When choosing a moniker for roller derby, there’s a tendency to tend to focus on the nickname rather than the number. Names are obviously more fun to play with and brainstorm, but ultimately are irrelevant to gameplay.
The number you wear is a crucial aspect of the game, and yet is frequently overlooked.
Why numbers matter
During the game, you are your number. Officials, NSOs and referees will refer to you and about you exclusively using your team colour and jersey number.
For this reason, you must be tuned in to respond to your number. Else you risk being called for insubordination after ignoring a penalty assessment.
Rules around the number
The WFTDA has a number of rules governing how numbers may be used.
- Must be printed on the rear of the jersey and displayed on the upper arms so that officials can read them clearly.
- Must be large (6″ minimum) and legible, with high contrast to the jersey colour.
- Each skater must have a unique number within their own team (but may share a number with an opposition player).
- A number may be up to and including 4 digits long.
- Skater numbers may not officially contain letters (as of December 2015).
- Small additional printed letters are permissible but must not be more than 2″ tall
- Small letters are not considered a part of the number, and will not be pronounced by officials.
Issues around skater numbers
Even with the rules, all numbers are not created equal and common sense should be applied when choosing. Some of the main problems for numbers are as follows:
Pronunciation – when spoken, numbers are called out digit by digit. #100 would be spoken “one-zero-zero”, rather than “hundred”. Know what to listen out for on a ref call!
Uniqueness – You may not have the exact same number as a team-mate, but similarity in look or sound can still create issues. In the heat of the game it can be easy to mishear #251 as #51, and mistakenly think you’re being called out.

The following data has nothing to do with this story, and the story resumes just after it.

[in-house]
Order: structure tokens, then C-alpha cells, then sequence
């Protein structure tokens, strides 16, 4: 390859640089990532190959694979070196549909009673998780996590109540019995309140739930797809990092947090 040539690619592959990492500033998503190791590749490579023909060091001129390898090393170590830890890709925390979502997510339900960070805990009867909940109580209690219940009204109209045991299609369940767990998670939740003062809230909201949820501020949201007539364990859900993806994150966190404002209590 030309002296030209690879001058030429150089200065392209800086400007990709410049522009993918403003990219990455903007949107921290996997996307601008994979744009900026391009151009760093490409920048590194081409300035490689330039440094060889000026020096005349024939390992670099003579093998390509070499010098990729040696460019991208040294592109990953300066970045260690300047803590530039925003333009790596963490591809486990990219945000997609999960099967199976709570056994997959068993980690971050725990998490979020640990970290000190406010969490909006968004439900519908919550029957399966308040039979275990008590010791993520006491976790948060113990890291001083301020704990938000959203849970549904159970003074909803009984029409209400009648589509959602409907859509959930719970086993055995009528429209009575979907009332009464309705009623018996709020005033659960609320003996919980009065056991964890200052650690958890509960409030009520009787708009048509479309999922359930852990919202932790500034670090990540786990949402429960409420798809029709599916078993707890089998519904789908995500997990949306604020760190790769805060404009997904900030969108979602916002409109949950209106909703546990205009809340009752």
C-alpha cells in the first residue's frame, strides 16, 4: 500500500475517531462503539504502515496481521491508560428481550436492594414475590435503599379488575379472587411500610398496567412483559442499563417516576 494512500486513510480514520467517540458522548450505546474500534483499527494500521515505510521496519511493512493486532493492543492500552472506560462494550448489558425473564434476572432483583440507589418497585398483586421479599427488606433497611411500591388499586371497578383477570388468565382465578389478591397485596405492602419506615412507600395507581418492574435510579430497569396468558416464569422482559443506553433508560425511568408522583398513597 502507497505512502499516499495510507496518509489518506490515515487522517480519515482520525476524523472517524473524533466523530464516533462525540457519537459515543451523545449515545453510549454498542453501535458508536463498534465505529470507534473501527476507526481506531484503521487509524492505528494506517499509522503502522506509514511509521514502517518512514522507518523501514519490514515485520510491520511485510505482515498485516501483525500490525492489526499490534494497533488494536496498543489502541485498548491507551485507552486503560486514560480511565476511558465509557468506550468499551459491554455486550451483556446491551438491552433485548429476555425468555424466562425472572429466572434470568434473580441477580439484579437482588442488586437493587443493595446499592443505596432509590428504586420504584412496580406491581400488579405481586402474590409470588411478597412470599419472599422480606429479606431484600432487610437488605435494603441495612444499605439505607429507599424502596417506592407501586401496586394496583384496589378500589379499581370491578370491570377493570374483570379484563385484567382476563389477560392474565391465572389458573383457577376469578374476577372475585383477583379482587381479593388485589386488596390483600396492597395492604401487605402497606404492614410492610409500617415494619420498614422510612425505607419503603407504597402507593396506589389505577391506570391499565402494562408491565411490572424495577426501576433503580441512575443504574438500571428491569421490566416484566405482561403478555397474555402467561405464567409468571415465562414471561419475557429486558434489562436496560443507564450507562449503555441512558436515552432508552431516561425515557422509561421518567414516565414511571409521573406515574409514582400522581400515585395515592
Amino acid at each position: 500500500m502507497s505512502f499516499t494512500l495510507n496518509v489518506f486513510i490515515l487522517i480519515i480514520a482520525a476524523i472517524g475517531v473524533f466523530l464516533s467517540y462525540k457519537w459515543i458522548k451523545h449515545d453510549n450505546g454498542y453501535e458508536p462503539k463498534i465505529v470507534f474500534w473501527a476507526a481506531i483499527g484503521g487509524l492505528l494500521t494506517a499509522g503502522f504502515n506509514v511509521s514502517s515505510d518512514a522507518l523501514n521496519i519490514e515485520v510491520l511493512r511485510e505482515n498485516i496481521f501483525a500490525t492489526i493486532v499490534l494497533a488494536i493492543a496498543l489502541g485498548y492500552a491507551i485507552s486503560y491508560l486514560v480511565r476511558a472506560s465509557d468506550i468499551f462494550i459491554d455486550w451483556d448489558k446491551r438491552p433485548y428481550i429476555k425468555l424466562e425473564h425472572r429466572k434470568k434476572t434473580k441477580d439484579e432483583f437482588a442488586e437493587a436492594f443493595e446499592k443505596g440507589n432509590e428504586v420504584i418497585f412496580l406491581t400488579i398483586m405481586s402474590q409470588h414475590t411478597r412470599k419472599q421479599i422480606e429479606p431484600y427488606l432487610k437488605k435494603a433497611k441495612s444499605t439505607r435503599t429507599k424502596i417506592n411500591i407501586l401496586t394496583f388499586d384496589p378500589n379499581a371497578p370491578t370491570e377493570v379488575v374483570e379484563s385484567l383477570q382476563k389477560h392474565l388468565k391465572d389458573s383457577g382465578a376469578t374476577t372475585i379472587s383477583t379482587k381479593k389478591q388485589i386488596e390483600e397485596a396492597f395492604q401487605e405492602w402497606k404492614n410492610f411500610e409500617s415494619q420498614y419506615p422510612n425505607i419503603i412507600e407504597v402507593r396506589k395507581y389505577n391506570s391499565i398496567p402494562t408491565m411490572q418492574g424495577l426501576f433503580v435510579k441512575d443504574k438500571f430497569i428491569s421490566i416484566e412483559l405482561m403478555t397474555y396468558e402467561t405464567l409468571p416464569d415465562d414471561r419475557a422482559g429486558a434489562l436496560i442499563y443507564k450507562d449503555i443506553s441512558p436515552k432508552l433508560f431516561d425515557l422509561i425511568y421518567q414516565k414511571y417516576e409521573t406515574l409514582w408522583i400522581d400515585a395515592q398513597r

Popularity – Assuming you want to keep the same number from game to game, a less common number is safer. This reduces the chances of skating with or against a player of the same number and someone having to change. More popular choices include #666, #101, and #13.
Numbers being misread – although legible fonts are a requirement, some numbers are at greater risk of being misread or ambiguous. Longer numbers increase the likelihood that an official will be unable to see (and therefore call) a digit at the start or end.
Syllabic length – obviously longer numbers take longer to call. As an official, this can be frustrating. For a few years there has been a rumour that 4-digit numbers may be on the out, and difficulty with calling is the primary reason. Compare “black, seven-zero-zero-seven” with “black one-two”. Which would you rather call out when rushing to assess a penalty in the heat of the game?
Use your judgement
Just like with derby names, there’s fun to be had with skater numbers. Maybe you’re desperately attached to using a particular date, or you really must have letters on your shirt. But otherwise, it’s worth considering the practicalities of your number as well as future-proofing should the rules get tightened up.